Zimbabwe’s finance minister has sparked outrage in parliament after failing to tell MPs how much money was collected in taxes from diamond miners operating in the disputed Marange fields in eastern Manicaland province since mining officially started in 2009.
Patrick Chinamasa, in written responses to questions from Mabvuku MP James Maridadi, said revenues from royalties and corporate income tax on all minerals and mining activities amounted to only $865 million in 2009-2014 but failed to give separate figures for Marange diamonds.
Chinamasa could now be held in contempt of parliament where refusing to answer questions, misleading the house or giving incomplete information are offences.
Maridadi had asked the Minister of Finance and Economic Development how much money Treasury has received since diamonds were discovered in Marange, in terms of corporate taxes and dividends. Chinamasa refused to divulge the figure during question time last week, triggering a backlash from Maridadi, who openly clashed with Chiratidzo Mabuwa, the Mberengwa South MP and deputy minister of industry and commerce who was mysteriously representing Chinamasa who was reported ill. Chinamasa claimed that the amount of money earned solely from diamonds was not known to the authorities. This triggered a furious response from Maridadi, who demanded that Chinamasa come to parliament with the answers he first demanded in October 2015.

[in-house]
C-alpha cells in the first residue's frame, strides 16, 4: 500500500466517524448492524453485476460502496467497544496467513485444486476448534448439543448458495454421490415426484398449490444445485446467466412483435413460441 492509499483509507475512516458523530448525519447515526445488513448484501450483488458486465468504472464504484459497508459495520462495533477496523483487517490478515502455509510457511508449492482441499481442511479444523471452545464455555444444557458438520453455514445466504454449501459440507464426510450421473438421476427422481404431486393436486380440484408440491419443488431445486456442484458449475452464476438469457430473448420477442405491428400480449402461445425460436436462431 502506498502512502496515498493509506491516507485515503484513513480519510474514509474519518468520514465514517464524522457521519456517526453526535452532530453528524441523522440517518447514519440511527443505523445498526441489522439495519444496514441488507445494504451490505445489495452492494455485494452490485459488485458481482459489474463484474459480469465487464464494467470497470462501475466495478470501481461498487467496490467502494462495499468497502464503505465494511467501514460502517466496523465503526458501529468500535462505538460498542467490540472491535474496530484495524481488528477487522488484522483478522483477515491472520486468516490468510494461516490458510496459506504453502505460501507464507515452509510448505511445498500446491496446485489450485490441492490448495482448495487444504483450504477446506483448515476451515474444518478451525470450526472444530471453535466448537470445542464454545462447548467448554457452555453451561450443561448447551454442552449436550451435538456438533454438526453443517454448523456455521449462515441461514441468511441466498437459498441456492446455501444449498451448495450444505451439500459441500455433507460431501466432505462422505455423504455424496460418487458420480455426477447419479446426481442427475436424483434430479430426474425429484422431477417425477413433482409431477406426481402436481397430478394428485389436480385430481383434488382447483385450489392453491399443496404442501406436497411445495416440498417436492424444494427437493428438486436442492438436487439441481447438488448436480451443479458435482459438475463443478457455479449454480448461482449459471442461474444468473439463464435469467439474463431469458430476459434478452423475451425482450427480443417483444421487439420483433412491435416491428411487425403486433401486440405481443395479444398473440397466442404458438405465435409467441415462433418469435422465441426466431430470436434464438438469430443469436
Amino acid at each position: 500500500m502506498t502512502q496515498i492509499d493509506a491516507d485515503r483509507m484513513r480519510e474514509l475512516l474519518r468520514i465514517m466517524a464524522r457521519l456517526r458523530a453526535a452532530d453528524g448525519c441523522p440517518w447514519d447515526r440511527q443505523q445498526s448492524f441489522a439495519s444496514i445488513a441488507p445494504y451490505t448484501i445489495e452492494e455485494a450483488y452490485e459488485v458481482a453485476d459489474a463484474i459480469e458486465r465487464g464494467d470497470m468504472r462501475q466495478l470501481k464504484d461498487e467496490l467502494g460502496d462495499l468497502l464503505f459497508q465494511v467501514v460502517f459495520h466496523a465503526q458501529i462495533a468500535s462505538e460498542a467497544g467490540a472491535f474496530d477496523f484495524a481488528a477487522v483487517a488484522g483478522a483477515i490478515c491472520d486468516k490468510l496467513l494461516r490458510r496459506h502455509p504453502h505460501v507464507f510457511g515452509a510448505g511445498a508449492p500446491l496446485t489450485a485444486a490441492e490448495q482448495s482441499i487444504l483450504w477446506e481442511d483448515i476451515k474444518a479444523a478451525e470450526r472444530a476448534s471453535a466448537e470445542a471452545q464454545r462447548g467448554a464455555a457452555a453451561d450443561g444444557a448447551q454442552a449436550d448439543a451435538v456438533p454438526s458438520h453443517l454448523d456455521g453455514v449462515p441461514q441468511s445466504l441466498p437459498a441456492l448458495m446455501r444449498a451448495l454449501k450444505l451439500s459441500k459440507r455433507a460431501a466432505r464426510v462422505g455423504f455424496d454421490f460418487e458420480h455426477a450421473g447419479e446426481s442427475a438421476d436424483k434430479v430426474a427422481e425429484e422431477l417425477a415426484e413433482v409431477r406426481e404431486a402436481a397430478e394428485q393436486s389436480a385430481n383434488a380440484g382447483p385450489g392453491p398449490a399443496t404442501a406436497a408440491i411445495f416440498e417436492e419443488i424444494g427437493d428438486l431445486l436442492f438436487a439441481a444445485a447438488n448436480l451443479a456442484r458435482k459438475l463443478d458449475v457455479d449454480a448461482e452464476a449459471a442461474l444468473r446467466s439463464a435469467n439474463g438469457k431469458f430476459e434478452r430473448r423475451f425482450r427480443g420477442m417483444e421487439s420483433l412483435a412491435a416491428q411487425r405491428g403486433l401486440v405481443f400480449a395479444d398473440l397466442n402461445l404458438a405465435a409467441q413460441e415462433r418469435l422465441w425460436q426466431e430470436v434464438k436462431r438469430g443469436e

In 2015, mining minister Walter Chidhakwa told MPs the state had earned a paltry $259 million as dividends from the rich diamond fields where president Robert Mugabe and his lieutenants are reported by international NGOs such as Global Witness to have looted gemstones worth billions of dollars in cahoots with the Chinese Red Army. The diamond thefts have fuelled intractable conflict within the ruling party as military officials fight for control of the spoils.
Typically, the Mugabe government thrives on spurning requests from MPs on matters where grand theft has occurred in favour of the dictator and his cronies.
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